Standard 4: Safe Recruitment / Human Resources focuses on recruitment and vetting processes to support recruitment of the right people and on-going training and awareness for all staff and volunteers. Organisations should have an awareness of the level of safeguarding risk in each role. If the organisation uses interviews that are competency based, and if a job role is to work with children and or vulnerable adults, then the interview should address the requisite competencies needed. For all other roles that do not work directly with children, young people and vulnerable adults then there should be mandatory safeguarding and whistleblowing training as part of the induction. For all staff, there should be regular refresher training on safeguarding and whistleblowing. All organisations should be gender and disability informed and inclusive. Disabled Persons' Organisations (DPOs) are expected to employ persons with a disability as Trustees and employees. DPOs are further expected to represent an understanding of the double disadvantage of gender and disability in their policies and practices.

Standard 5: A Code of Conduct sets out the principles, values, standards, or rules of behaviour that guide the decisions, procedures and systems of an organization in a way that (a) contributes to the welfare of its key stakeholders, and (b) respects the rights of all constituents affected by its operations.

Standard 6: Risk Management: This area considers the risk management framework of the partner which sets out the approach to risk, the risk appetite to guide risk identification and the assessment of safeguarding risks and promotes the use of risk registers for each programme. Risk management at the project level will include a risk register with clear mitigating actions and identifiable owners. Risks should be reviewed regularly. If the organisation is working with vulnerable people, safeguarding should be a separate risk category on the organisation's register or framework. There should also be clarity for escalation of safeguarding risks. The expectations of risk management for downstream partners should be made explicit in the risk policy or approach.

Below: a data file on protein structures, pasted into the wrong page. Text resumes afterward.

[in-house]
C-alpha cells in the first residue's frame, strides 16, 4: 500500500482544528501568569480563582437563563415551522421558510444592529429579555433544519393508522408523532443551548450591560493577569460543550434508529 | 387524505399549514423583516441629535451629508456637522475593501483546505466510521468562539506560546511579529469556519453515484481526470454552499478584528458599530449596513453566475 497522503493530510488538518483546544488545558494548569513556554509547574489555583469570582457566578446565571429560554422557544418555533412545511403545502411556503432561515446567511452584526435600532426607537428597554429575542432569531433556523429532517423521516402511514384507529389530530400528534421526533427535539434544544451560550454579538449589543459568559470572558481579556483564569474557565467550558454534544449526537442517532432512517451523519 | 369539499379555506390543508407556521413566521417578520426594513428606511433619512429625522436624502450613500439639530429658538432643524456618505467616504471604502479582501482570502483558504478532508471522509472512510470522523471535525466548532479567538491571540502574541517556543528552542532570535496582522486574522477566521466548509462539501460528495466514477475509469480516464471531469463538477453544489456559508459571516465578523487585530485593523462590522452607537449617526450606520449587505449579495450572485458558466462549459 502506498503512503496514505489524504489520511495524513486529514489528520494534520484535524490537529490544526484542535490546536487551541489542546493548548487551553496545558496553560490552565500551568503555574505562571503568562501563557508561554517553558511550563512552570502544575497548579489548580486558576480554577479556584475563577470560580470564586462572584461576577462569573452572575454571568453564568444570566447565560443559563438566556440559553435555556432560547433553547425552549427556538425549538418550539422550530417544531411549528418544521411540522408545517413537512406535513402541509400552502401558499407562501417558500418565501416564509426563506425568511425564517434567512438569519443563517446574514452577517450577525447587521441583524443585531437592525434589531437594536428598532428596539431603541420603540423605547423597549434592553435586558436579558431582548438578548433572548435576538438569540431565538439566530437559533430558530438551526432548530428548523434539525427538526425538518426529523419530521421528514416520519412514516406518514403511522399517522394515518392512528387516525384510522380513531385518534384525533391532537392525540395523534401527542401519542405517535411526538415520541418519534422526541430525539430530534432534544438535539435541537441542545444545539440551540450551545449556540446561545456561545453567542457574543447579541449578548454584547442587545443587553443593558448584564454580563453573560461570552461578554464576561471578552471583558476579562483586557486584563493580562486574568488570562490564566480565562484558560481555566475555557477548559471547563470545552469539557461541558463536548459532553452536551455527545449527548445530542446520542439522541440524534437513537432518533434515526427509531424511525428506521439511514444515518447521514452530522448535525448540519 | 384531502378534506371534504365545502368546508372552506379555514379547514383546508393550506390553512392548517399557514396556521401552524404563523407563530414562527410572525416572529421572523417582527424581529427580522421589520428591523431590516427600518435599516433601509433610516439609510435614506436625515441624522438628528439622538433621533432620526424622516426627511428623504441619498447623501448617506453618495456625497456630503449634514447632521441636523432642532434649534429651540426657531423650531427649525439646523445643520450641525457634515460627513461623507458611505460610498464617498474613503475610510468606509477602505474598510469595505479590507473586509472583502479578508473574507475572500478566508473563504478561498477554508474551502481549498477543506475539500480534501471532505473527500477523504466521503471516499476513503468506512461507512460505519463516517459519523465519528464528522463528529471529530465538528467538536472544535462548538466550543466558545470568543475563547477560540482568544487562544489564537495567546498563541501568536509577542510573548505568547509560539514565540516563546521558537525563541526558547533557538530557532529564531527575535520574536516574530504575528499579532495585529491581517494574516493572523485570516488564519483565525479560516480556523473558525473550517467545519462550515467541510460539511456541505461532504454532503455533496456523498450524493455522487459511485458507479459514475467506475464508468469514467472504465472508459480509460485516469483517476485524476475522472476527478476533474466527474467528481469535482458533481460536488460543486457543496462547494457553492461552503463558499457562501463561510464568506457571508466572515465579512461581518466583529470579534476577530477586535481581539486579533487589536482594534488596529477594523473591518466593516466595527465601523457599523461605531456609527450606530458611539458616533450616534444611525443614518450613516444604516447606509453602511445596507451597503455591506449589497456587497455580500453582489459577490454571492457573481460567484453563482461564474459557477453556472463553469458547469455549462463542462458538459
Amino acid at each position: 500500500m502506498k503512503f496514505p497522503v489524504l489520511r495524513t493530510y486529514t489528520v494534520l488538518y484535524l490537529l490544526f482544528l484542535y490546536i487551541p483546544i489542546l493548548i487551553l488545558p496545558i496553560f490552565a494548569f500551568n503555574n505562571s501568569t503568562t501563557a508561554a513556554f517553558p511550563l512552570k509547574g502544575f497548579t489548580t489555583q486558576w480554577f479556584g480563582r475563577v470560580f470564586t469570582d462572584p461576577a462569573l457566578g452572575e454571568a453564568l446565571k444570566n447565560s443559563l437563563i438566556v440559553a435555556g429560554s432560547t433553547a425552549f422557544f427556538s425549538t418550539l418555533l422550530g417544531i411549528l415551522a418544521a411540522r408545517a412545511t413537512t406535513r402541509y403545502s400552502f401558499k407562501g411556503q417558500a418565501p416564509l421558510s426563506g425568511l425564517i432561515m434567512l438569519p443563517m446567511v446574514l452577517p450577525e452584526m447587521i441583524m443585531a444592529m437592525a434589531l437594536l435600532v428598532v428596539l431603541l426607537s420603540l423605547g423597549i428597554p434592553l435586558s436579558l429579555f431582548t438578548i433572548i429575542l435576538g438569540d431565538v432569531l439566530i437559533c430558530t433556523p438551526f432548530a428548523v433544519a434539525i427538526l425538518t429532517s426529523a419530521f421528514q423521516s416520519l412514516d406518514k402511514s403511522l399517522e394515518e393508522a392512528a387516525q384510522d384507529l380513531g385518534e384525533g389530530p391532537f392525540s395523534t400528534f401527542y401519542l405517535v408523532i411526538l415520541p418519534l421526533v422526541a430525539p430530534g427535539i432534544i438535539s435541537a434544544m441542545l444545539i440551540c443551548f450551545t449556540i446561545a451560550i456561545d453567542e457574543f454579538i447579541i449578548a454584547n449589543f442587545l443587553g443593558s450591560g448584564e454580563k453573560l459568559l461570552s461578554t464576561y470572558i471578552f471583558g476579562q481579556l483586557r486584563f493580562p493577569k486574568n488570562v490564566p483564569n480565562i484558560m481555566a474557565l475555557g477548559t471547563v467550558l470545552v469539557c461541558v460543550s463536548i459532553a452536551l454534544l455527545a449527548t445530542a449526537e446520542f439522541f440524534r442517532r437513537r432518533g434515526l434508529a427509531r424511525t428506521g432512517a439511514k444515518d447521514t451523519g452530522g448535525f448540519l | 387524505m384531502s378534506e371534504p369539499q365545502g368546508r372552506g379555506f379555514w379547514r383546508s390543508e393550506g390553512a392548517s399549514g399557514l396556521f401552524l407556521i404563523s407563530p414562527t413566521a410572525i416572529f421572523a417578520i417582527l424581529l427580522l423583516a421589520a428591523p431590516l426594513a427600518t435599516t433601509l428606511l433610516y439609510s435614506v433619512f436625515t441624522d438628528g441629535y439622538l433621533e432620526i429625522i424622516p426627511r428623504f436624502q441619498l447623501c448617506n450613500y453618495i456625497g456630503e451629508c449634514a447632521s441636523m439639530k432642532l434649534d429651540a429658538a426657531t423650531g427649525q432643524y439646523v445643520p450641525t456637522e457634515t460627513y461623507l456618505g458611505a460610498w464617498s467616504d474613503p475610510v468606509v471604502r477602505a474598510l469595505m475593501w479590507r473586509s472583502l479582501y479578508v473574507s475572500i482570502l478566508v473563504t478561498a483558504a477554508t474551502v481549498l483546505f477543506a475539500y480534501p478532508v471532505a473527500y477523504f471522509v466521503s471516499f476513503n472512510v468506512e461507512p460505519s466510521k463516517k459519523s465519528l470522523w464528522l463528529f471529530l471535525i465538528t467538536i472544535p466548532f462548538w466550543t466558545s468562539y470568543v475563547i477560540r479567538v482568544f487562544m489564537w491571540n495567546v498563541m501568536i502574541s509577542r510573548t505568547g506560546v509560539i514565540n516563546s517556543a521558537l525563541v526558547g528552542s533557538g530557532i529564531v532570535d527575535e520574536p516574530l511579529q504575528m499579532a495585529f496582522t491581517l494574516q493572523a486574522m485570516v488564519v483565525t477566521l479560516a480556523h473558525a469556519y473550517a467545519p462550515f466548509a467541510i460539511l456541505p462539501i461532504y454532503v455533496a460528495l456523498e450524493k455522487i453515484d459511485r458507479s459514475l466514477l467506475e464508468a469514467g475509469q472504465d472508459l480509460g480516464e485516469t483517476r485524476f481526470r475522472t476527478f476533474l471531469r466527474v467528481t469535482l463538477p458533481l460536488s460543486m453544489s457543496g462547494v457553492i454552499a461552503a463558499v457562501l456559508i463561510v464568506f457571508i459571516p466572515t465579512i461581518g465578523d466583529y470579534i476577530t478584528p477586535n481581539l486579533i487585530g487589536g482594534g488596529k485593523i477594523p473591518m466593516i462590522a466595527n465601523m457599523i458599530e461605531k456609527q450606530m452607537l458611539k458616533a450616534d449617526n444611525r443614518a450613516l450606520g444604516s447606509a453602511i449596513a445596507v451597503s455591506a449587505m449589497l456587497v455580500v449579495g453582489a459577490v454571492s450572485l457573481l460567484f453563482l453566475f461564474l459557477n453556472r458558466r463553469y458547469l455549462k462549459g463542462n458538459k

Standard 7: Community engagement: Community engagement is a community-centred orientation based in dialogue. Community engagement enables a more contextualized understanding of community members' / beneficiaries' perceptions of the topics and contexts, and facilitates stronger relationships among and between community members. The outcome of community engagement is increased social capital and stronger relational and representative networks. While community organizing involves the process of building a grassroots movement involving communities, community engagement primarily deals with the practice of empowering communities to move toward change, both internal and in regards to its relationship with external duty bearers. To achieve this, the Grant Holder will develop a Community Engagement Strategy that a. specifies proposed community feedback mechanisms and b. community accountability mechanisms, c. how co-ownership of the project will be enabled and promoted, d. how community representation is expressed and strengthened in the relationship between it and the implementing agency and e. how systems will be strengthened for the purpose of sustained community empowerment.

The key elements of a Community Engagement strategy are shown below.

To discuss how we can help you develop a safeguarding culture in your organisation, or review your existing systems, or advise or lead a safeguarding investigation, please contact Geoff Cordell at